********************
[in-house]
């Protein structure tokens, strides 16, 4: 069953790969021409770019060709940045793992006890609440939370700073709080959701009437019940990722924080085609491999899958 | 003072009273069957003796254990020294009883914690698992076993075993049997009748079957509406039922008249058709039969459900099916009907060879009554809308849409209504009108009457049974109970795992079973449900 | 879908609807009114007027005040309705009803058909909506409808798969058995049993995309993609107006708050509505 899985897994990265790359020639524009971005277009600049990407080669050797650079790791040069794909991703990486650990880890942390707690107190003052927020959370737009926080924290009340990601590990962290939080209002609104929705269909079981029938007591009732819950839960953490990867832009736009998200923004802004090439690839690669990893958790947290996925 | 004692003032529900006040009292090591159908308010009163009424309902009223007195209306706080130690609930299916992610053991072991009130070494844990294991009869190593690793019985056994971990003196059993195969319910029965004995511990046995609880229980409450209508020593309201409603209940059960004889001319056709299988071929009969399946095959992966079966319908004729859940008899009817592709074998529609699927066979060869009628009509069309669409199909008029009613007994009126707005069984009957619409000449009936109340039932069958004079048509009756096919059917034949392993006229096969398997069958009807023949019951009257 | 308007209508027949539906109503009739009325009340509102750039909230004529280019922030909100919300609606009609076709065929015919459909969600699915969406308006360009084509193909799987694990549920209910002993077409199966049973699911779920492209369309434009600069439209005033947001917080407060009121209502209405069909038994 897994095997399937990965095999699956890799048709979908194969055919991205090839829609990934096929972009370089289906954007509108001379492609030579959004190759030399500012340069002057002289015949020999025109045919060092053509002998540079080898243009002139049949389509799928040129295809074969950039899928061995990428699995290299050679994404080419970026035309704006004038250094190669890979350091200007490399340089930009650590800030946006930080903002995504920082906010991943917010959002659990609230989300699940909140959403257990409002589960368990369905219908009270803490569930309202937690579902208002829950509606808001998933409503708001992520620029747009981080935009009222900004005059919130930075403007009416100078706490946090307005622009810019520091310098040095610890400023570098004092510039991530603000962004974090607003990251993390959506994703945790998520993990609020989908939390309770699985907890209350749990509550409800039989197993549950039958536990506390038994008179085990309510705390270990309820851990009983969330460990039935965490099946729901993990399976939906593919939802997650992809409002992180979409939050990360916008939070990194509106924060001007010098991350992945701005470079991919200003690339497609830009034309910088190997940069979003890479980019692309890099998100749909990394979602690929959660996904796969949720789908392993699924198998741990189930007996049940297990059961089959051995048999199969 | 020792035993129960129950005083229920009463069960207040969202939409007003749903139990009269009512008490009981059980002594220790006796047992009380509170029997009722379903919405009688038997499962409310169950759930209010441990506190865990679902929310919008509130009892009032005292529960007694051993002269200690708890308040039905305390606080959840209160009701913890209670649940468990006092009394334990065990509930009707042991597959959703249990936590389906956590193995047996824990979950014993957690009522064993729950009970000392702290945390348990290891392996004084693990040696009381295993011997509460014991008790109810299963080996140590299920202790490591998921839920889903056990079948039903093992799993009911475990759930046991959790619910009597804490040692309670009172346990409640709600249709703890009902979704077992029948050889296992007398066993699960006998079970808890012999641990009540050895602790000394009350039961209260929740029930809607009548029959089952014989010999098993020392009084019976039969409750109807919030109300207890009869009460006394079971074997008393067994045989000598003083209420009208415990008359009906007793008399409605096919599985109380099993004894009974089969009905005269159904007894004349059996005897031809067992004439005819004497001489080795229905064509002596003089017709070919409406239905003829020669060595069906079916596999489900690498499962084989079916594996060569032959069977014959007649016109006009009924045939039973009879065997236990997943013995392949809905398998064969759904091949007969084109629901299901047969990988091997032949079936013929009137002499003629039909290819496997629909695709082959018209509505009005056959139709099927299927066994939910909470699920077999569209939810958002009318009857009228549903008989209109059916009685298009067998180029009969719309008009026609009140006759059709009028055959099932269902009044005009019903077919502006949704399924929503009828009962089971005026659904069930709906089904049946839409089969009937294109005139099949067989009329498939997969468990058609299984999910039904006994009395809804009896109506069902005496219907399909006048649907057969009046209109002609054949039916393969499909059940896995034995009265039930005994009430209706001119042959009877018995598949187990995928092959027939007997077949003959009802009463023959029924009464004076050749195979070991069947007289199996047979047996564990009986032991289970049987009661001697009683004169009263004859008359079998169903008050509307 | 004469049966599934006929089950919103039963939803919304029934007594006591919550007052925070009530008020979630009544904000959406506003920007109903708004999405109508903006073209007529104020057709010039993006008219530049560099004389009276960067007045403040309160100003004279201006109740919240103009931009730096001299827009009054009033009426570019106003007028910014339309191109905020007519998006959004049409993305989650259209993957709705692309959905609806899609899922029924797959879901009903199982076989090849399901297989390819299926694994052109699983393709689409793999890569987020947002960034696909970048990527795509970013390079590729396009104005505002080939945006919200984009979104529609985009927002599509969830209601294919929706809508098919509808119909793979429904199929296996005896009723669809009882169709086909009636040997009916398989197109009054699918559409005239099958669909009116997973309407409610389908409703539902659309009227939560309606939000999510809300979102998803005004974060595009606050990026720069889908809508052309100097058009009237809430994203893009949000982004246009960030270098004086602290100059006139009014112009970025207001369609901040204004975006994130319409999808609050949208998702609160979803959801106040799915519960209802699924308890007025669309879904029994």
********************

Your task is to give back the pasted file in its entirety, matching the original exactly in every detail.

[in-house]
């Protein structure tokens, strides 16, 4: 069953790969021409770019060709940045793992006890609440939370700073709080959701009437019940990722924080085609491999899958 | 003072009273069957003796254990020294009883914690698992076993075993049997009748079957509406039922008249058709039969459900099916009907060879009554809308849409209504009108009457049974109970795992079973449900 | 879908609807009114007027005040309705009803058909909506409808798969058995049993995309993609107006708050509505 899985897994990265790359020639524009971005277009600049990407080669050797650079790791040069794909991703990486650990880890942390707690107190003052927020959370737009926080924290009340990601590990962290939080209002609104929705269909079981029938007591009732819950839960953490990867832009736009998200923004802004090439690839690669990893958790947290996925 | 004692003032529900006040009292090591159908308010009163009424309902009223007195209306706080130690609930299916992610053991072991009130070494844990294991009869190593690793019985056994971990003196059993195969319910029965004995511990046995609880229980409450209508020593309201409603209940059960004889001319056709299988071929009969399946095959992966079966319908004729859940008899009817592709074998529609699927066979060869009628009509069309669409199909008029009613007994009126707005069984009957619409000449009936109340039932069958004079048509009756096919059917034949392993006229096969398997069958009807023949019951009257 | 308007209508027949539906109503009739009325009340509102750039909230004529280019922030909100919300609606009609076709065929015919459909969600699915969406308006360009084509193909799987694990549920209910002993077409199966049973699911779920492209369309434009600069439209005033947001917080407060009121209502209405069909038994 897994095997399937990965095999699956890799048709979908194969055919991205090839829609990934096929972009370089289906954007509108001379492609030579959004190759030399500012340069002057002289015949020999025109045919060092053509002998540079080898243009002139049949389509799928040129295809074969950039899928061995990428699995290299050679994404080419970026035309704006004038250094190669890979350091200007490399340089930009650590800030946006930080903002995504920082906010991943917010959002659990609230989300699940909140959403257990409002589960368990369905219908009270803490569930309202937690579902208002829950509606808001998933409503708001992520620029747009981080935009009222900004005059919130930075403007009416100078706490946090307005622009810019520091310098040095610890400023570098004092510039991530603000962004974090607003990251993390959506994703945790998520993990609020989908939390309770699985907890209350749990509550409800039989197993549950039958536990506390038994008179085990309510705390270990309820851990009983969330460990039935965490099946729901993990399976939906593919939802997650992809409002992180979409939050990360916008939070990194509106924060001007010098991350992945701005470079991919200003690339497609830009034309910088190997940069979003890479980019692309890099998100749909990394979602690929959660996904796969949720789908392993699924198998741990189930007996049940297990059961089959051995048999199969 | 020792035993129960129950005083229920009463069960207040969202939409007003749903139990009269009512008490009981059980002594220790006796047992009380509170029997009722379903919405009688038997499962409310169950759930209010441990506190865990679902929310919008509130009892009032005292529960007694051993002269200690708890308040039905305390606080959840209160009701913890209670649940468990006092009394334990065990509930009707042991597959959703249990936590389906956590193995047996824990979950014993957690009522064993729950009970000392702290945390348990290891392996004084693990040696009381295993011997509460014991008790109810299963080996140590299920202790490591998921839920889903056990079948039903093992799993009911475990759930046991959790619910009597804490040692309670009172346990409640709600249709703890009902979704077992029948050889296992007398066993699960006998079970808890012999641990009540050895602790000394009350039961209260929740029930809607009548029959089952014989010999098993020392009084019976039969409750109807919030109300207890009869009460006394079971074997008393067994045989000598003083209420009208415990008359009906007793008399409605096919599985109380099993004894009974089969009905005269159904007894004349059996005897031809067992004439005819004497001489080795229905064509002596003089017709070919409406239905003829020669060595069906079916596999489900690498499962084989079916594996060569032959069977014959007649016109006009009924045939039973009879065997236990997943013995392949809905398998064969759904091949007969084109629901299901047969990988091997032949079936013929009137002499003629039909290819496997629909695709082959018209509505009005056959139709099927299927066994939910909470699920077999569209939810958002009318009857009228549903008989209109059916009685298009067998180029009969719309008009026609009140006759059709009028055959099932269902009044005009019903077919502006949704399924929503009828009962089971005026659904069930709906089904049946839409089969009937294109005139099949067989009329498939997969468990058609299984999910039904006994009395809804009896109506069902005496219907399909006048649907057969009046209109002609054949039916393969499909059940896995034995009265039930005994009430209706001119042959009877018995598949187990995928092959027939007997077949003959009802009463023959029924009464004076050749195979070991069947007289199996047979047996564990009986032991289970049987009661001697009683004169009263004859008359079998169903008050509307 | 004469049966599934006929089950919103039963939803919304029934007594006591919550007052925070009530008020979630009544904000959406506003920007109903708004999405109508903006073209007529104020057709010039993006008219530049560099004389009276960067007045403040309160100003004279201006109740919240103009931009730096001299827009009054009033009426570019106003007028910014339309191109905020007519998006959004049409993305989650259209993957709705692309959905609806899609899922029924797959879901009903199982076989090849399901297989390819299926694994052109699983393709689409793999890569987020947002960034696909970048990527795509970013390079590729396009104005505002080939945006919200984009979104529609985009927002599509969830209601294919929706809508098919509808119909793979429904199929296996005896009723669809009882169709086909009636040997009916398989197109009054699918559409005239099958669909009116997973309407409610389908409703539902659309009227939560309606939000999510809300979102998803005004974060595009606050990026720069889908809508052309100097058009009237809430994203893009949000982004246009960030270098004086602290100059006139009014112009970025207001369609901040204004975006994130319409999808609050949208998702609160979803959801106040799915519960209802699924308890007025669309879904029994």